Once again, Dear Reader(s), here’s a collection of links that you might find of interest. I covered more ground this summer on the internet than in person so there are many tabs to share.
The first three are In Memoriams that crossed my path after the passing of Senator McCain, may he rest in peace.
Corby Hall at Notre Dame – May it rest in pieces. – I understand the necessity of tearing it down and starting over, but the historical purist in me cringes.
My last shot of Corby Hall, taken right before demo begins
Inside Corby looked like a total liquidation sale
Civil War era Limb Pit discovered – kind of macabre, kind of cool, especially if you’re into forensics.
The Science of Saving the Declaration of Independence – Sadly, I don’t think it would hold up to National Treasure-esque shenanigans.
New Theory States that Men Nearly Caused Human Extinction – My current place of employ is currently 90% male. The findings of this article do not come as a surprise.
The Creative Mind of J.R.R. Tolkien – currently on view at the Bodleian Library at Oxford University, then coming to New York next year. I think I’m going to have to make a trip to New York to see this.
British View the War of 1812 Quite Differently than Americans – Again, I kind of feel like this is a no-brainer. It makes sense that Canadians and Native Americans also have their own take on this particular conflict.
Ask A Reenactor Playing The Bad Guys – Worth the read. The author makes a good point that the victors write history so the bad guys need humanizing. The author also points out that reenactors are pretty good at self-policing, and there’s an unspoken code about how to judge/evaluate other reenactors doing controversial impressions (ie, the SS).
Ask A Reenactor: Ethnicity Reenacting – Such a complicated topic. So relevant. Speaking of which, I’ve crossed paths with this guy many times and am certain I asked him a lot of inappropriate questions about ethnicity and reenacting the first time I met him. And by that, I think I downright accosted him. Unrelated, I want to know how big his closet is for all of his gear.
And lastly …
Well this seems like an interesting fusion of a lot of things:
Well this is exciting (in a very niche market……).
To conclude this birthday extravaganza:
SO MUCH INFORMATION
On the fourth and final day of our historical vacation, Mel and I packed the car, took leave of our host, and drove back to the Industrial Park in time for the big surrender ceremony. As an added bonus, we were early enough we actually got parking on site.
It was only about 10 am but the camp was already a movin’ and shakin’. Half of the sutlers had already packed up and left. Many of the reenactors were also packing up. There were a lot of trucks driving around the camp like modern day horses, with trailers and canon of various sizes in tow.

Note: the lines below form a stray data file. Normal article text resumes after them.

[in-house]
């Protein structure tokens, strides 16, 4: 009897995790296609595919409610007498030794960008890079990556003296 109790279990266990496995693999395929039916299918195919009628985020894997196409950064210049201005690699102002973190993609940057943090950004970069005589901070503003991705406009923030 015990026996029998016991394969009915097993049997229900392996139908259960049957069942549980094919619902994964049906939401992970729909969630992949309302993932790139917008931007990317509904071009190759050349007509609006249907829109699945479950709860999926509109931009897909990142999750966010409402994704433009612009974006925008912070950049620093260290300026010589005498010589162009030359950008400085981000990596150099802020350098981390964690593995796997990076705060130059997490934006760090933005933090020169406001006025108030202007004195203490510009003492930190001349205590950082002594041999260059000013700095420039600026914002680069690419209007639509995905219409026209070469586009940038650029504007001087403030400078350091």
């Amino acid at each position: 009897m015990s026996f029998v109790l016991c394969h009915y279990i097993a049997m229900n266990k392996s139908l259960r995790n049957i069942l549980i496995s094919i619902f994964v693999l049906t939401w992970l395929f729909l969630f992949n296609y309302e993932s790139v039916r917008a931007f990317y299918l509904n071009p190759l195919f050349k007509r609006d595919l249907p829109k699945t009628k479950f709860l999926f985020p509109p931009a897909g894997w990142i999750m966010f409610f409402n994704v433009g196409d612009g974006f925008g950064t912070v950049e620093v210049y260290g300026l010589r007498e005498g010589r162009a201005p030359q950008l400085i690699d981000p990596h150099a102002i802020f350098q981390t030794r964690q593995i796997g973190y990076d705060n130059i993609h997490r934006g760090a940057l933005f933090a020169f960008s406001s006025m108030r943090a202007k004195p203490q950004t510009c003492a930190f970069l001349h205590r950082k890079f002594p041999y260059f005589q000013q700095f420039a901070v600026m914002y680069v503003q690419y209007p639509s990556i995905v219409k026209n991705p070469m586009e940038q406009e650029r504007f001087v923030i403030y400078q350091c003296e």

Al Stone’s final appearance as Lee
Again upon recommendation from our host, we got breakfast at this local indoor marketplace that’s only open on Saturdays. The crepes were a little bit of a wait but totally worth it, and we got to browse the variety of hand-made items for sale.
This day, Mel and I decided to to go to the industrial site, the one with loads more reenactors and sutlers that looks like an historical themed county fair. We couldn’t figure out how to sneak in (we tried), but we did get the schedule booklet and canvas bag (emblazoned with “Appomattox 150th” and credits) for free. I’m not sure if they realized I didn’t pay for it, or if they were being nice because I told them it was my birthday. I threatened to show my ID – a Virginia license, April 9 birthday, at the 150th Appomattox? It’s like I’m a nerd or something.
Day 2 began with a leisurely morning, breakfast on the go, and a return to the Court House site. This day was filled mostly with pictures and wandering around the town. Fortunately there were many interpretive signs scattered through the town to read and many people to watch/overhear/interrogate. In the back of the town was a sign that said “Joshua Lawrence Chamberlain Site” with an arrow, so naturally Mel and I had to go check it out, as our mutual affection and appreciation for Chamberlain brought us together in the first place. (It was a path that eventually led to the highway so it wasn’t very exciting.)
History friend Mel and I found a place to stay on Airbnb in nearby Lynchburg, VA. Lynchburg is a really cute city and the loft we stayed in was a refurbished shoe factory. It looked old and historic on the outside and was right on the James River. Actually, it was a fantastic location and we enjoyed the few places in town we visited. I would consider living in Lynchburg. [ Please note, it was named after John Lynch in 1757, and *not* because people got lynched there…just clarifying because I had this conversation with someone.]
We arrived at the Court House on the 9th of April just after a reenactment of Lee’s surrender to Grant. (I noted with some sadness it was not Al Stone of Lee’s Lieutenants.) We spent the rest of the day weaving in and out of clusters of people while looking through the buildings. There was a lot of history to absorb while avoiding people and horse droppings. The National Park Service was the designated authority on this site, and between herding people and answering questions, they too were discussing the historical events and aftermath surrounding Appomattox. Park Rangers make me so happy.
They were discussing what sort of superpowers the Union would need. This conversation also included the words “spidey senses” and “jazz hands.” I love park rangers.